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While the number of severe weather events in the U.S. has remained fairly consistent over the past 20 years at around 32,000 events annually, there can be significant variability (e.g., there were around 38,000 events in 2023), and the average cost of each event has risen.

It’s why providers of residential services along with building and construction companies, and their respective investors, need a way to better understand weather demand in the context of other demand drivers such as the macroeconomy and construction activity.

To that end, L.E.K. Consulting has developed the Weather Index for Service Essentials, or WISE, which comprises indices of heat/cold days and of extreme weather events that we’ve used to develop insights into building services categories, specifically heating, ventilation and air conditioning (HVAC) and roofing. WISE is an effective tool that allows us to forecast future demand. 

WISE overview

While demand for residential services such as HVAC and roofing is driven by a variety of factors, looking at the historical data clarifies to what extent changes in weather have impacted broader weather trends — and by extension, that demand — over time.

With our WISE index, “degree days” (measures of how warm or cold a particular location is) are calculated by measuring the difference between the daily mean temperature and 65°F (the typical baseline for no heating or cooling needed).

Cooling days are recorded when temperatures surpass 65°F; if the daily mean temperature reaches 80°F, for example, that equates to 15 cooling degree days. Heating days, on the other hand, occur when the temperature is below 65°F; if the temperature mean is 50°F on a given day, the result is 15 heating degree days.

The WISE index also examines the change in the number of extreme weather events that can influence demand for roofing, among other categories.

What the WISE index reveals

From the third quarter of 2022 to the third quarter of 2023, there was a notable increase in the number of times roofing-focused public companies referenced severe weather on their earnings calls. But whereas the roofing industry enjoyed higher shipments overall as a result of weather during that time frame, HVAC shipments fell in 2023.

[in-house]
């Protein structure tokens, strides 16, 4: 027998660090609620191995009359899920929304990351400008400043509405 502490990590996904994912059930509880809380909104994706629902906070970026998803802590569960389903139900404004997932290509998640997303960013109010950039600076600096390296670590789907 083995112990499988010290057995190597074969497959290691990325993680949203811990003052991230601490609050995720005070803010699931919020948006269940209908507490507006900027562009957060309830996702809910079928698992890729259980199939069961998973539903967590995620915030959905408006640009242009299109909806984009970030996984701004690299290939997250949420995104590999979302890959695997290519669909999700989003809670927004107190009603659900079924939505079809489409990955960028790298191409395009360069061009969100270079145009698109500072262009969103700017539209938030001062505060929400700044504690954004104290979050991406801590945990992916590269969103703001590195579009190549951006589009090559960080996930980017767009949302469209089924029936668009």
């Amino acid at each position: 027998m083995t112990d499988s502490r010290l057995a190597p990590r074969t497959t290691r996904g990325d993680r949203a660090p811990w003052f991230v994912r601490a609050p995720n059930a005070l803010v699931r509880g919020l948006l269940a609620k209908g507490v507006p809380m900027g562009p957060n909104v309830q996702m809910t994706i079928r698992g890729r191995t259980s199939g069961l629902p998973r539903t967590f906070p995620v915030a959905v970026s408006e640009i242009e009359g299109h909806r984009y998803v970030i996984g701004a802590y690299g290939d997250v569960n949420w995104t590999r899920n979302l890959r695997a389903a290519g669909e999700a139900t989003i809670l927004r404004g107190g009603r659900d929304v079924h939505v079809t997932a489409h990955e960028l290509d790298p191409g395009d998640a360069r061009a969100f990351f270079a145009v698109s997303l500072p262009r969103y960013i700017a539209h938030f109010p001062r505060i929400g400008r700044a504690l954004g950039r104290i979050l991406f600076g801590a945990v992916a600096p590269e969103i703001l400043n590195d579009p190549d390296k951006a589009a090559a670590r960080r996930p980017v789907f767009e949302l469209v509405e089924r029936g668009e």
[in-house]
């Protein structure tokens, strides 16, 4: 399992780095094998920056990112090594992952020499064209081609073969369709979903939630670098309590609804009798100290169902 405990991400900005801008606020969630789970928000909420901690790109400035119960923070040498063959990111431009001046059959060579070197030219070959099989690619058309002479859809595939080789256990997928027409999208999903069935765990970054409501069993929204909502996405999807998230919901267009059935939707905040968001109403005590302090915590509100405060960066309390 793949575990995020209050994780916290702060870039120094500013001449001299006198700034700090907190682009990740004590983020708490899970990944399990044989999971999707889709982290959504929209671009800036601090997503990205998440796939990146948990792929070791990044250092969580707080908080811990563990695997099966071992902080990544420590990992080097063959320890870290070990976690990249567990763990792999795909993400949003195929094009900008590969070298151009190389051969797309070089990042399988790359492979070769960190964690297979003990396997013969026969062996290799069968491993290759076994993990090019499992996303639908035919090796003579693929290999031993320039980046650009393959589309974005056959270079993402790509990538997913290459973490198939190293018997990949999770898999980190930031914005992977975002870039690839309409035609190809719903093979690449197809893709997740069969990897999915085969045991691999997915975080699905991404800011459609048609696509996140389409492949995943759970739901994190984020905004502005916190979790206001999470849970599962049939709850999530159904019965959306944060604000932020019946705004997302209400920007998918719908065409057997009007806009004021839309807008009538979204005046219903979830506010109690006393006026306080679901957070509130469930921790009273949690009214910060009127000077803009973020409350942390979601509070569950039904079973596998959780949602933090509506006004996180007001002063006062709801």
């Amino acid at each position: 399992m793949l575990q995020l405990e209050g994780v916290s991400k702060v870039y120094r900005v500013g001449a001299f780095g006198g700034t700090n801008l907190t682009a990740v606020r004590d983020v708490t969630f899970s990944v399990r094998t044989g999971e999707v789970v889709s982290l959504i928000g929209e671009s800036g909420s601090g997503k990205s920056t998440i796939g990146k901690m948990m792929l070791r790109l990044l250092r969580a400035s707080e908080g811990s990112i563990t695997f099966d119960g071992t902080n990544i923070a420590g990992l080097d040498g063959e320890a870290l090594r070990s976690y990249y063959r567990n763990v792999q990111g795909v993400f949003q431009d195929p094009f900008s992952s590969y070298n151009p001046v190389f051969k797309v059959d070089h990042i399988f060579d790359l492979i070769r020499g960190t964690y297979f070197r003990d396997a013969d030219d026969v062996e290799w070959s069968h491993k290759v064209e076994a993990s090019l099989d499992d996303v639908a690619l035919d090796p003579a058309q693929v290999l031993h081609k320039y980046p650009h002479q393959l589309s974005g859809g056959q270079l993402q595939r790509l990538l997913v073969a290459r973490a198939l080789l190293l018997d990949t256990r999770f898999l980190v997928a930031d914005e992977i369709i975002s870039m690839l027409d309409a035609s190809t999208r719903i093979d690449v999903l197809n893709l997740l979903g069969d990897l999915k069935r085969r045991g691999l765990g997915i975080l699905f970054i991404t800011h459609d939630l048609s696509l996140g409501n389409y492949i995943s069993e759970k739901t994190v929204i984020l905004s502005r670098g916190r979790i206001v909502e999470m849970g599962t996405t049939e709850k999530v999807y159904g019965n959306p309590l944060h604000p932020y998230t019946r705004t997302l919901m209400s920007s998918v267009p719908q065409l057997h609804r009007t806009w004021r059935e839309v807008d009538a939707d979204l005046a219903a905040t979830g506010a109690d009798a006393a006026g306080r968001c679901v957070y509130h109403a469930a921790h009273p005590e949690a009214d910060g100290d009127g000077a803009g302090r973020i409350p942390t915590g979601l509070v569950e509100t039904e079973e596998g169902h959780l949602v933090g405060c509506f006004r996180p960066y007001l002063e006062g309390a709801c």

Indeed, in 2023, the U.S. experienced fewer cooling and heating days compared with both the prior year (9%) and the 10-year average (6%), which was attributed to a cooler summer and a milder winter. Compared with the long-term average, the East Coast and the Midwest had fewer heating/cooling days, which implies relatively low HVAC usage. Conversely, there were relatively more heating/cooling days than the long-term average in the U.S. West and Southwest, leading to increased HVAC usage.

Meanwhile, compared with 2022, all regions of the U.S. experienced fewer heating/cooling days, which was attributed to a cooler summer and a milder winter and which led to a decrease in degree days and in HVAC usage (see Figure 1). 

In the fourth quarter of 2023, overall HVAC usage was lower compared with the 10-year average (9%), as the warmer-than-average winter led to a lower-than-average number of heating days and a decrease in HVAC usage. The milder winter compared with the fourth quarter of 2022 (12%) resulted in significantly fewer heating days, which drove a decrease in HVAC usage quarter over quarter (see Figure 2). 

When it comes to roofing, in 2023 the number of extreme weather events (e.g., blizzards, floods, high winds, hurricanes/typhoons, strong winds, tornadoes, tsunamis) was higher than the prior 10-year average in the West, East North Central and West South Central regions, which drove higher demand. The East experienced a similar amount of extreme weather events compared with 2022, whereas the South and the West experienced a higher number of such events. Across the U.S., the number of significant weather events surged 20% between 2022 and 2023 (see Figure 3). 

That was not, however, the case in the fourth quarter of 2023.

The East experienced a number of extreme weather events that was more comparable to 2022, resulting in a roofing purchase pattern similar to that of previous quarters. For the U.S. as a whole, the number of extreme weather events was lower compared with both the previous year (49%) and the 10-year average (39%), driven by milder weather in the Midwest and the West (see Figure 4). 

Extreme weather has a positive short-term impact on roofing, but there are some indications this demand has a negative impact two quarters later.

L.E.K.’s regression analysis on the impact of the number of degree days on HVAC shipments was likewise statistically significant. It indicates that the number of degree days in a given quarter is expected to lead to an increase in the number of HVAC shipments in the following quarter.

A WISE approach

As the instances of extreme weather events — and their cost — continue to increase each year, the ability to predict demand is among the most crucial tools that providers of HVAC and roofing services, and their investors, can have in their respective toolboxes. With the WISE index, they can better understand building product performance and the potential directional impact of weather on demand.

Thank you to Saif Nazrul for contributing to this edition of Executive Insights.

L.E.K. Consulting is a registered trademark of L.E.K. Consulting LLC. All other products and brands mentioned in this document are properties of their respective owners. © 2024 L.E.K. Consulting LLC

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